> when the Root bridge
> changes identities, though it should definitely immediately send IS-IS
> Hellos (either RB1 or RB2 will
> be elected Designated Router in the IS-IS election for that link). If
> RB2 has better prioirty for
> root, the RB1 will immediately stop forwarding to or from the link when
> it sees the Hello from RB2.
> If RB2 has better priority in the IS-IS election, then RB1 should
> immediately send an IS-IS Hello
> when it sees a Hello from a new RBridge on the link.
> So I think this is not a big deal, and that if we are worried, we can
> specify that an RBridge should
> stop acting like the Designated RBridge for a few seconds after the
> identity of the Root in the spanning
> tree algorithm changes.
> Or we could be even fancier and have each RBridge announce in its IS-IS
> Hellos which LAN IDs it
> is Designated for, where a LAN ID is the MAC address of the Root bridge.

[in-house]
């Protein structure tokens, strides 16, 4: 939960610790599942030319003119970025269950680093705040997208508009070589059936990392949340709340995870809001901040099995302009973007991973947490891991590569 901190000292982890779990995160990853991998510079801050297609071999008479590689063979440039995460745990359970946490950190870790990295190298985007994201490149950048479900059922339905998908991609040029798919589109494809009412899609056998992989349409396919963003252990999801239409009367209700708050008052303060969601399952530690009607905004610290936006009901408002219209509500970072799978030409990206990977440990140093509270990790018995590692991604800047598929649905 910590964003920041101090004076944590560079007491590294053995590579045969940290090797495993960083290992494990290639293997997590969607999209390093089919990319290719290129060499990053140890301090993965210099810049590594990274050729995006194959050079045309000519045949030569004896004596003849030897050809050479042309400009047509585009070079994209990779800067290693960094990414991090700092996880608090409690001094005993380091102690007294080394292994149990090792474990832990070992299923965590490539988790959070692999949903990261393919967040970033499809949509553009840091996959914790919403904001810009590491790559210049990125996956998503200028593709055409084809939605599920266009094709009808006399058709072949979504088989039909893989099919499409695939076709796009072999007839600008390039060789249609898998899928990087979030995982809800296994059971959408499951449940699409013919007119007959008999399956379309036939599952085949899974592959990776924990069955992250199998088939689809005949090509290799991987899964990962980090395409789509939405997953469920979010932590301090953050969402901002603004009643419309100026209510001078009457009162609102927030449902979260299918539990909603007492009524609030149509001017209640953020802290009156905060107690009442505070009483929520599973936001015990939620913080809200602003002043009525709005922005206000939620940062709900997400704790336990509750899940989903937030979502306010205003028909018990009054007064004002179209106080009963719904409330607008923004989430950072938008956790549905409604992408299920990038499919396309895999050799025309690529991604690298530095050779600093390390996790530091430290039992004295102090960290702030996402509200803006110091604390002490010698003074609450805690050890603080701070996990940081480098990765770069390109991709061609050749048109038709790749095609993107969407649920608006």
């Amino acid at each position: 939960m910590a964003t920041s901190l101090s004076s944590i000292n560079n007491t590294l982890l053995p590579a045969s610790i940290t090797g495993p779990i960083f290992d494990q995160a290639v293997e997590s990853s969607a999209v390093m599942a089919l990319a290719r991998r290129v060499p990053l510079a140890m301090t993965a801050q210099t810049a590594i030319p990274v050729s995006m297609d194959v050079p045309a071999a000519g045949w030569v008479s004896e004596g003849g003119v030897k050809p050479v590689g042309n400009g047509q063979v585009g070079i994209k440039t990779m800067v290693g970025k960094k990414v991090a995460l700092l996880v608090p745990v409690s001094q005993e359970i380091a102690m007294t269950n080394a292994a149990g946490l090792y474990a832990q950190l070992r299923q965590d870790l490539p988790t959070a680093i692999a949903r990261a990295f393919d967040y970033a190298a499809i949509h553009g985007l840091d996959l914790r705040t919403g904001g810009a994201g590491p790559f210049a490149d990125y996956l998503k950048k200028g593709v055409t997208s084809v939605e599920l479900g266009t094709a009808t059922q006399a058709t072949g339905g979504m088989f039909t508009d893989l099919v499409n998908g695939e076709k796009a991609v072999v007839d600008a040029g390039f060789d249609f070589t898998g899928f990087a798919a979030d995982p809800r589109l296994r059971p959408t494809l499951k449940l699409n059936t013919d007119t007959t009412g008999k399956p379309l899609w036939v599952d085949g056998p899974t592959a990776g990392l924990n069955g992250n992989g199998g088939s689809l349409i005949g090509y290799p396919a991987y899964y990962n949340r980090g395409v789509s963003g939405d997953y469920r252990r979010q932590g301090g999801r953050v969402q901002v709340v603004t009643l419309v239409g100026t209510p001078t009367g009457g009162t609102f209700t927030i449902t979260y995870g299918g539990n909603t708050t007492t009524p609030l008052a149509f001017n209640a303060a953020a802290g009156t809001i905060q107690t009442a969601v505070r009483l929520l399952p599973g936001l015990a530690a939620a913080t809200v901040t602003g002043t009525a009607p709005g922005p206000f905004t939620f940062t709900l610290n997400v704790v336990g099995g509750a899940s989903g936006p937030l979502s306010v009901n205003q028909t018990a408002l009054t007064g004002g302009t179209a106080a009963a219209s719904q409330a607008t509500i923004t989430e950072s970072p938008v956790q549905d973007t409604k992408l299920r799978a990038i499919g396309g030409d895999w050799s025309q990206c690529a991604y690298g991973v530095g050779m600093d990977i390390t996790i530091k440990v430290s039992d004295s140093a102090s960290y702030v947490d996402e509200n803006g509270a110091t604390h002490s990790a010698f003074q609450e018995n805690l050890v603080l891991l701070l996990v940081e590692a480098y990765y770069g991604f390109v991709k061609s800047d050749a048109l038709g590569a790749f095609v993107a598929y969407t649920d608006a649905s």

> So RB1 continue
> forwarding if the identity changes from B1 to B2 provided no other
> RBridge has claimed to be connected
> to B2. But if RB2's LSP claims it is attached to B2, then RB1 must stop
> forwarding for enough time
> for the IS-IS election to sort itself out and choose a Designated RBridge.
> Gideon Kaempfer wrote:
>> Following mention by Silvano of broadcast and multicast storms (and the need
>> to protect against them), I played around with different scenarios and came
>> upon one I would appreciate your comments on (in the hope I am pointing out
>> a non-existent issue with TRILL). I believe a broadcast and even a unicast
>> storm could be created as the result of a loop that isn't protected by TTL
>> nor by STP in the case of a link connecting two separate LAN segments coming
>> to life.
>> - RB1 ---- RB2 -
>> | |
>> - B1 --x-- B2 -
>> | |
>> H1 H2
>> 1. The network (segment) involved consists of two Rbridges (RB1, RB2), two
>> bridges (B1, B2) and two hosts (H1, H2). They are physically connected as
>> 2. State A: the direct link between B1 and B2 is down. B1 and B2 find
>> themselves on different LAN segments and hence different spanning trees. RB1
>> and RB2 are both designated Rbridges (each for the segment of the
>> corresponding bridge).
>> 3. State B: the direct link between B1 and B2 goes up (someone connects a
>> cable). B1 and B2 discover each other and establish a common spanning tree.